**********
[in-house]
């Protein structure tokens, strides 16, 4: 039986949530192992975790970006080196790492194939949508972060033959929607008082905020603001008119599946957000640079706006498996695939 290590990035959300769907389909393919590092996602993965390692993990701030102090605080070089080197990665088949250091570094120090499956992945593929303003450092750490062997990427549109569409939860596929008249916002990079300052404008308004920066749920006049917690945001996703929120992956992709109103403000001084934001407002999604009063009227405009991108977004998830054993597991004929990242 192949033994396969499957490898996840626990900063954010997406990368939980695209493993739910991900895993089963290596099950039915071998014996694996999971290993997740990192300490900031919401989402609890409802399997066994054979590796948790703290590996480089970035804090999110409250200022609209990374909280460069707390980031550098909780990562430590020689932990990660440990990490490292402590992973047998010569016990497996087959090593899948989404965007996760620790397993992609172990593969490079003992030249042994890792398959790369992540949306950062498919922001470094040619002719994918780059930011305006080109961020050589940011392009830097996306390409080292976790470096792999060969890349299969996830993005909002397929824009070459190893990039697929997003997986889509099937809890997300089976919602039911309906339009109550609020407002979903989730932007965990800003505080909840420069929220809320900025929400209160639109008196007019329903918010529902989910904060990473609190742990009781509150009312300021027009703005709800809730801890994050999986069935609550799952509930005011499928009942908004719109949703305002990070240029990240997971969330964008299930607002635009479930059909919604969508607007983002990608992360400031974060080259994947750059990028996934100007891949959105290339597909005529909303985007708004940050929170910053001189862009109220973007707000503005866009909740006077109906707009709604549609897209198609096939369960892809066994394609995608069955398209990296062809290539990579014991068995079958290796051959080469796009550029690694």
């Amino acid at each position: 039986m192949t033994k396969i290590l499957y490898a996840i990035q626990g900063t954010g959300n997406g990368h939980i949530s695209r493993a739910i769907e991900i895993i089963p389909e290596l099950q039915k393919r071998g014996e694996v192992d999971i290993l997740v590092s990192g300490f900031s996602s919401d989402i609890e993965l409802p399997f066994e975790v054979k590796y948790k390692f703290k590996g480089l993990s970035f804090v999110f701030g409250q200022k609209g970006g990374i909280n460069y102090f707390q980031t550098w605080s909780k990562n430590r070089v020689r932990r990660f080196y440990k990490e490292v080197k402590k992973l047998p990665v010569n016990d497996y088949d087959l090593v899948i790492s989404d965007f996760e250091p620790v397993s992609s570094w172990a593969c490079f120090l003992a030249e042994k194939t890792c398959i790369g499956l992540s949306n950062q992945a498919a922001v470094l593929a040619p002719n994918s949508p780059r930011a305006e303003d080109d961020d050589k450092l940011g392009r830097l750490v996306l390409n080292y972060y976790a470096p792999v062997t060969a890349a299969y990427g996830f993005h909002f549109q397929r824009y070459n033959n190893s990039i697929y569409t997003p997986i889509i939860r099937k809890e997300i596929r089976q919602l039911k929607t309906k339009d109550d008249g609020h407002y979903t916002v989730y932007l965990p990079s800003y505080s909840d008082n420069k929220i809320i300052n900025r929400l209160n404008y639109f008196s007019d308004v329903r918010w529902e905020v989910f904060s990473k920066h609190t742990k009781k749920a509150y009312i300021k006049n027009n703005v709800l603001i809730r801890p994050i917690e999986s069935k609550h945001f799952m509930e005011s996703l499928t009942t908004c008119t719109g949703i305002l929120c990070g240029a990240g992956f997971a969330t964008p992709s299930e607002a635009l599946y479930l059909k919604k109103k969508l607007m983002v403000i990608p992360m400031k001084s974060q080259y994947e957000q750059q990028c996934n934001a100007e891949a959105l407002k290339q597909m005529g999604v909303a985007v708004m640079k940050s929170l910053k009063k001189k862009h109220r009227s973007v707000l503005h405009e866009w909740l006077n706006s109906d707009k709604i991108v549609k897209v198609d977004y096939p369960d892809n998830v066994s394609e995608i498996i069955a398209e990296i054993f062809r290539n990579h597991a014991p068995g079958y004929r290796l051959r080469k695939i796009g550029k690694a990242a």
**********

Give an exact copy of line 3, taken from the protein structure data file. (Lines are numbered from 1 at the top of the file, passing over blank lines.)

């Amino acid at each position: 039986m192949t033994k396969i290590l499957y490898a996840i990035q626990g900063t954010g959300n997406g990368h939980i949530s695209r493993a739910i769907e991900i895993i089963p389909e290596l099950q039915k393919r071998g014996e694996v192992d999971i290993l997740v590092s990192g300490f900031s996602s919401d989402i609890e993965l409802p399997f066994e975790v054979k590796y948790k390692f703290k590996g480089l993990s970035f804090v999110f701030g409250q200022k609209g970006g990374i909280n460069y102090f707390q980031t550098w605080s909780k990562n430590r070089v020689r932990r990660f080196y440990k990490e490292v080197k402590k992973l047998p990665v010569n016990d497996y088949d087959l090593v899948i790492s989404d965007f996760e250091p620790v397993s992609s570094w172990a593969c490079f120090l003992a030249e042994k194939t890792c398959i790369g499956l992540s949306n950062q992945a498919a922001v470094l593929a040619p002719n994918s949508p780059r930011a305006e303003d080109d961020d050589k450092l940011g392009r830097l750490v996306l390409n080292y972060y976790a470096p792999v062997t060969a890349a299969y990427g996830f993005h909002f549109q397929r824009y070459n033959n190893s990039i697929y569409t997003p997986i889509i939860r099937k809890e997300i596929r089976q919602l039911k929607t309906k339009d109550d008249g609020h407002y979903t916002v989730y932007l965990p990079s800003y505080s909840d008082n420069k929220i809320i300052n900025r929400l209160n404008y639109f008196s007019d308004v329903r918010w529902e905020v989910f904060s990473k920066h609190t742990k009781k749920a509150y009312i300021k006049n027009n703005v709800l603001i809730r801890p994050i917690e999986s069935k609550h945001f799952m509930e005011s996703l499928t009942t908004c008119t719109g949703i305002l929120c990070g240029a990240g992956f997971a969330t964008p992709s299930e607002a635009l599946y479930l059909k919604k109103k969508l607007m983002v403000i990608p992360m400031k001084s974060q080259y994947e957000q750059q990028c996934n934001a100007e891949a959105l407002k290339q597909m005529g999604v909303a985007v708004m640079k940050s929170l910053k009063k001189k862009h109220r009227s973007v707000l503005h405009e866009w909740l006077n706006s109906d707009k709604i991108v549609k897209v198609d977004y096939p369960d892809n998830v066994s394609e995608i498996i069955a398209e990296i054993f062809r290539n990579h597991a014991p068995g079958y004929r290796l051959r080469k695939i796009g550029k690694a990242a």